Robin on the Road in Trerice Cornwall, UK

Robin on the Road in Trerice Cornwall, UK
Robin on the Road in Trerice Cornwall, UK

Saturday, January 9, 2016

Border Crossings and other Comedies

Into Belize

It's been amazing so far. Of course. What else am I going to say? This wandering by bicycle through tropical America is a drag? Hardly.
I arrived in Bacalar on a hot windy afternoon. It's a small Mexican town in the south east of the Yucatan Penninsula.The main road isn't much but the ride into town toward the lake is quick and the expanding view of the lake is breathtaking. Bacalar is a big freshwater lake just inland from the Caribean. 
Found a great campsite right on the lake in a small family run operation. The campround sported plush green grass and shade trees. A pleasant change from dusty lots covered in dead cars             and dog poo.

 I cycled the distance into Chetumal, Mexico but about thirty miles. I don't really know why I went there, it's got a nice waterfront but not much else to see. I did manage to find some sun shades that fit over my eyeglasses.  They have this incredible glare during daylight hours. They work great at night! I stayed in a crappy hostel that was quite dirty. Nothing wrong with old and beat up but filth just gives me the creeps. 
The trip into Belize was direct but not so straight forward.  I followed the Highway signs that said, "Belize".  Seemed simple enough. Nope.  There is another route for cyclists and pedestrians as I discovered. 

 Due to my fabulous sunglasses and the lack of signage  I was in the wrong place. In fact, I cycled right past two soldiers dressed in full combat gear carrying what looked like small cannons.
They were not obvious because they were standing in the shade of an enormous mango tree.  Anybody with any sense would be doing  the same thing at that time of day in the blazing sun at 90 degrees. 

I stopped when a tall man in a blue uniform and reflective Ray Bans stepped out in front of me. He wanted to know why I didn't stop.  I pretended to not understand Spanish. He was a little angry at first  but  I smiled and said "hello" in my best American twang.

Anyway, the guy realized I really didn't have any idea where the hell I was going and I was not  attempting to smuggle a hundred pounds of heroin into Belize on my bicycle. We then chatted a bit, my Spanish improving at an amazing rate.  He told me how much he admired cyclists who toured and how               he'd like to do it himself one day. He was very warm kind with a lovely smile. He sent me back the way I came with more explicit directions. Why don't they sign things like international border crossings better?

The Mexican side was easy. There is nowhere to go except up to a window to present a passport and $30.00 US. Getting INTO Belize seemed like guesswork. No signs ANYWHERE.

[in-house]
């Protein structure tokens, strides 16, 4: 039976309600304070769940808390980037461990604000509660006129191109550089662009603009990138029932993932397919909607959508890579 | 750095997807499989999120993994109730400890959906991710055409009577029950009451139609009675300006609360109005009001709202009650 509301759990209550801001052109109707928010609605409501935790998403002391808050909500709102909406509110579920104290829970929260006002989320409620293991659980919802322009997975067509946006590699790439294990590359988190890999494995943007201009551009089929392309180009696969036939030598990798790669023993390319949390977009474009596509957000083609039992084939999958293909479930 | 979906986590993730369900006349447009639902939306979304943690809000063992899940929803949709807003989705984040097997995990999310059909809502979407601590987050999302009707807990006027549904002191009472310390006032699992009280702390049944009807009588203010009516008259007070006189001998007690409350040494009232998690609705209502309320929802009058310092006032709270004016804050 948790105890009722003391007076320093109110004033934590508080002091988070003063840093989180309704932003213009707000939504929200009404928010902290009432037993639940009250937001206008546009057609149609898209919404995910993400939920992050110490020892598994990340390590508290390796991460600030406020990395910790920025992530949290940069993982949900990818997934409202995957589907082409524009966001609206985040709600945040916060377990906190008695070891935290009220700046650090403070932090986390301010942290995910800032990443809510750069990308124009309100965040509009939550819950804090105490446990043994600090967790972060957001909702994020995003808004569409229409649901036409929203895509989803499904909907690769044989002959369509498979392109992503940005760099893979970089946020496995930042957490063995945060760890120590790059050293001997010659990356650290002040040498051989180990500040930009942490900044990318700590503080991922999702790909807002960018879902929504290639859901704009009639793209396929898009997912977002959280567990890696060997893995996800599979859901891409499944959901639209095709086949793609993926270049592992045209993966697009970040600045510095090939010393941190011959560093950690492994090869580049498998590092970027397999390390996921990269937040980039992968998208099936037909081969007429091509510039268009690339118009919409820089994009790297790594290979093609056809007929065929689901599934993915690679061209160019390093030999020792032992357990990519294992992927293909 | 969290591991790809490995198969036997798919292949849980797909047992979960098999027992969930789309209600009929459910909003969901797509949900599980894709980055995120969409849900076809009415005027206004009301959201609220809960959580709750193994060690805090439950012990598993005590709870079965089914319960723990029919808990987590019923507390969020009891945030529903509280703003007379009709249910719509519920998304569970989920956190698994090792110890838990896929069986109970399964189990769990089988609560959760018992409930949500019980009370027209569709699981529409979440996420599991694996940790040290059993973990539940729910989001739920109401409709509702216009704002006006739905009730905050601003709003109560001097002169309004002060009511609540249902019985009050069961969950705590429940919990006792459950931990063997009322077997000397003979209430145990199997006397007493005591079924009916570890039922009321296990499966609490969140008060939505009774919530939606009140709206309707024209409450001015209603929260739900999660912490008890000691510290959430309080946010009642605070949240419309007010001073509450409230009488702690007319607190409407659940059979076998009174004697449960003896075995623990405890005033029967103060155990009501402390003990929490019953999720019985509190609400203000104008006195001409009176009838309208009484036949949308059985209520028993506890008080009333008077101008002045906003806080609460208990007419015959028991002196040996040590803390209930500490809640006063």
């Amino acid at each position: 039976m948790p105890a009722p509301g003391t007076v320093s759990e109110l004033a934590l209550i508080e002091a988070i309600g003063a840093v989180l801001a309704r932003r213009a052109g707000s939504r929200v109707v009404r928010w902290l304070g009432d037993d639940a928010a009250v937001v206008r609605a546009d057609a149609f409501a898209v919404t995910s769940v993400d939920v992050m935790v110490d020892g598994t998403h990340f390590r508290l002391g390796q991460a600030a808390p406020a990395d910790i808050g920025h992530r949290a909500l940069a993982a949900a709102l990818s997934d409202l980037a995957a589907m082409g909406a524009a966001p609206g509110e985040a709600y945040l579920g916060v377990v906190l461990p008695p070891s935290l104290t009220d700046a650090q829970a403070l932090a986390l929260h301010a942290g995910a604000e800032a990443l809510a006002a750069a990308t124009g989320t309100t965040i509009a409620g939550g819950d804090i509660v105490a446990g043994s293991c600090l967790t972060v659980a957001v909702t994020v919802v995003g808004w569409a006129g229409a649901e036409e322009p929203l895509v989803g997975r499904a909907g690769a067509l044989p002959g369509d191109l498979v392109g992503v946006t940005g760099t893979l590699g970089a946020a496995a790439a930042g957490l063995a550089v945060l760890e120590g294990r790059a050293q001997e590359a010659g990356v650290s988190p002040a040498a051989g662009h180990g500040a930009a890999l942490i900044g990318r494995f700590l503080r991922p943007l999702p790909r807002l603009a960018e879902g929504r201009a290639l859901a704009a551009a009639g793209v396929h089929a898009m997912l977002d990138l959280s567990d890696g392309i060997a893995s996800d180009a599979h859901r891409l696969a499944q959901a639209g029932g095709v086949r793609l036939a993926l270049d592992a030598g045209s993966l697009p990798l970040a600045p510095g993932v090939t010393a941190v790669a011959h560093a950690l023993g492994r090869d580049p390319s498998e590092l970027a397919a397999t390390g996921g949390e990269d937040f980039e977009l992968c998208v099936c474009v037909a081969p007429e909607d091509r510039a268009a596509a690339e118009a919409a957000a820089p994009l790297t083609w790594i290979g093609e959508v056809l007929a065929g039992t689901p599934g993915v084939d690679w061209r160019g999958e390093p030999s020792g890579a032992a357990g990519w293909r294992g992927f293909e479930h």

I followed some other  tourists and figured I'd just keep going until somebody told me to stop or I heard shots fired.

Formerly, British Honduras, Belize gained independance from Britain in 1981. Once in Belize, it was a  quiet and nice ride into Corozal. The whole town was at one time a private estate. 
I passed a bar/restaurant run by a gentleman who happened to be polishing the bar with his elbows.  As it turns out he had an AirBNB property and was a Couch-surfing host. He let me camp on his property. I'm too cheap for Air BNB. I went for the couchsurfing option. 
"Marc" was was born in Jamaica, lived much of his life in in the states and settled in Belize. He is attempting to build an eco-resort. I ordered the  Stew Chicken (not stewED) with rice and beans. 

I rode the thirty odd miles to the village of Sarteneja the next day. A fascinating place rich with history and color. The road is a series of muddy potholes connected by islands of gravel and two free ferries. They are both operated manually by a crank that pulls the boat along a cable. The road was not completed until 1971. Until that time the only way in or out was by boat. It had been a Mayan village and subsequently abandoned. There are un-excavated ruins.  It was repopulated by  refugees of the caste war in Yucatan to the north in the late 19th century.

I went on a tour of the village guided by a young man who was born and raised there and told us a little about his own genetics. His ante-cedants haled from Africa, India, Yucatan and Spain. 
The children in the village attend school where all the curriculum is taught in English.  After school they go home to parents and grandparents who for the most part only speak Spanish.  
It's a quiet remote village. There might be 10 motor vehicles total.

Sarteneja also hosts Wildtracks animal rehabilitation center. They work  with primates rescued from the  illegal pet trade. They also hosted manatees in stages of recovery from injuries caused by motor boats. Sarteneja is also home to The Shipstern Conservation, Management Area And Butterfly Breeding Center. A large swath of forest and mangroves held in protection for the sake of education and biodiversity in the region.

 These are both owned privately by foreign organizations and receive almost no money from the government of Belize. From what I hear both function better without government aid. 

I found it difficult to leave Sarteneja after five days because it's so incredibly quiet. It's also really cheap. I figure the value of accommodation by multiplying the nightly price by thirty. Roughly, what I would pay for rent for a month. VERY cheap. It was also hard to leave because I was procrastinating. I was not looking forward to the bone jarring bike ride back toward civilization and on to Progresso. It's a one way road . I ended up leaving for Caye Caulker (not worth mentioning) by water taxi and leaving Tanque behind for a few days. I'm headed back to Sarteneja tomorrow to collect my bike and move on.
Thanks for reading.

1 comment:

Mri said...

Hey Robin!!!! Enjoying your blog! Yeah Central America!